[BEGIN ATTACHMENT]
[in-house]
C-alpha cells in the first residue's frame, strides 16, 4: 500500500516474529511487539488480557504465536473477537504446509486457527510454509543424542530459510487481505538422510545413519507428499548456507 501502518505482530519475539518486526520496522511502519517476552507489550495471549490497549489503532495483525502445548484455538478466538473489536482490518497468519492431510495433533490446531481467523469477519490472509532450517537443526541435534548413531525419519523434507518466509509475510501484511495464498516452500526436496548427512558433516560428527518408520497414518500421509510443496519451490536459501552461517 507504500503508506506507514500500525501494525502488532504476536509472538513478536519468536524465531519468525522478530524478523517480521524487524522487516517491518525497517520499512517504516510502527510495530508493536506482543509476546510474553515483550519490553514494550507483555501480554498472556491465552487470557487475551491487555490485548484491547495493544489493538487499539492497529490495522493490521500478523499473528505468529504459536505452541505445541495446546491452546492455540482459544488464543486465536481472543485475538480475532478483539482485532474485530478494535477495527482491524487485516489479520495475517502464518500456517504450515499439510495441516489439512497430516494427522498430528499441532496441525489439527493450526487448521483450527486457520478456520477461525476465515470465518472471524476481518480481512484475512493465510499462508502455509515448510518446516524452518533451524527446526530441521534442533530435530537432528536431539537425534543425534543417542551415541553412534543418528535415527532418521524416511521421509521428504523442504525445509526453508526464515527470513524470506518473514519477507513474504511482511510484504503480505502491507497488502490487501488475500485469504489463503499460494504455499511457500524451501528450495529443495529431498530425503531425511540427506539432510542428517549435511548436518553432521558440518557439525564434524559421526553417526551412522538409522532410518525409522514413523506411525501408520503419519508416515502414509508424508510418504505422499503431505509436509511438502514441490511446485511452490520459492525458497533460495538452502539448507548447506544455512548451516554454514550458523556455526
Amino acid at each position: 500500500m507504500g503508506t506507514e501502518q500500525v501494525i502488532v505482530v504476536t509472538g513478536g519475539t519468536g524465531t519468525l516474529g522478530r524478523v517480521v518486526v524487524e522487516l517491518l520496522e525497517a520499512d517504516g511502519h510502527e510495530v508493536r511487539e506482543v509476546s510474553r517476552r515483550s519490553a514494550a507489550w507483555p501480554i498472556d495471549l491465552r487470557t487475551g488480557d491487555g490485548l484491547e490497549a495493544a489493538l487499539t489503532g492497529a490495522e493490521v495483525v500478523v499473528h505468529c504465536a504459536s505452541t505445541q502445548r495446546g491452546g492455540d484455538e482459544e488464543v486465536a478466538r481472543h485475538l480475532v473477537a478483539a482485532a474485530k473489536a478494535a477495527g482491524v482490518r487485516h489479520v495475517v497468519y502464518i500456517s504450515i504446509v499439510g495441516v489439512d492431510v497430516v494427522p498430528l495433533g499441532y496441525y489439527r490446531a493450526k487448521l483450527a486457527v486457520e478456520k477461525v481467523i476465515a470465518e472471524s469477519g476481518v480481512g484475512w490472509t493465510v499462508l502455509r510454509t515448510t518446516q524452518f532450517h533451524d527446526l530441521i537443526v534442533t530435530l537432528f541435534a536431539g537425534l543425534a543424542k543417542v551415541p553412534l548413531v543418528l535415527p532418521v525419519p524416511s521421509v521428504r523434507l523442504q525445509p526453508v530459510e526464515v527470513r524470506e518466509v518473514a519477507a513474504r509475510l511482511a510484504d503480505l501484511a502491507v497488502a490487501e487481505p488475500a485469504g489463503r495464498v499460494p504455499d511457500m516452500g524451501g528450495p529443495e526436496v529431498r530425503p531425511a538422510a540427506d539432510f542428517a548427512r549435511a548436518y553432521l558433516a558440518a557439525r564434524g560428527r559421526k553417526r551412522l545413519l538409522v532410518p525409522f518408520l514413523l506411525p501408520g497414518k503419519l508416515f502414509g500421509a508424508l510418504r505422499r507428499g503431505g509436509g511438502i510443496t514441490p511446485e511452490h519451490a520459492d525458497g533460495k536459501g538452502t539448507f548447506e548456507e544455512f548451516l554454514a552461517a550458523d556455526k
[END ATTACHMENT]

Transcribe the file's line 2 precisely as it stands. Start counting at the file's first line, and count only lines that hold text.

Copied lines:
C-alpha cells in the first residue's frame, strides 16, 4: 500500500516474529511487539488480557504465536473477537504446509486457527510454509543424542530459510487481505538422510545413519507428499548456507 501502518505482530519475539518486526520496522511502519517476552507489550495471549490497549489503532495483525502445548484455538478466538473489536482490518497468519492431510495433533490446531481467523469477519490472509532450517537443526541435534548413531525419519523434507518466509509475510501484511495464498516452500526436496548427512558433516560428527518408520497414518500421509510443496519451490536459501552461517 507504500503508506506507514500500525501494525502488532504476536509472538513478536519468536524465531519468525522478530524478523517480521524487524522487516517491518525497517520499512517504516510502527510495530508493536506482543509476546510474553515483550519490553514494550507483555501480554498472556491465552487470557487475551491487555490485548484491547495493544489493538487499539492497529490495522493490521500478523499473528505468529504459536505452541505445541495446546491452546492455540482459544488464543486465536481472543485475538480475532478483539482485532474485530478494535477495527482491524487485516489479520495475517502464518500456517504450515499439510495441516489439512497430516494427522498430528499441532496441525489439527493450526487448521483450527486457520478456520477461525476465515470465518472471524476481518480481512484475512493465510499462508502455509515448510518446516524452518533451524527446526530441521534442533530435530537432528536431539537425534543425534543417542551415541553412534543418528535415527532418521524416511521421509521428504523442504525445509526453508526464515527470513524470506518473514519477507513474504511482511510484504503480505502491507497488502490487501488475500485469504489463503499460494504455499511457500524451501528450495529443495529431498530425503531425511540427506539432510542428517549435511548436518553432521558440518557439525564434524559421526553417526551412522538409522532410518525409522514413523506411525501408520503419519508416515502414509508424508510418504505422499503431505509436509511438502514441490511446485511452490520459492525458497533460495538452502539448507548447506544455512548451516554454514550458523556455526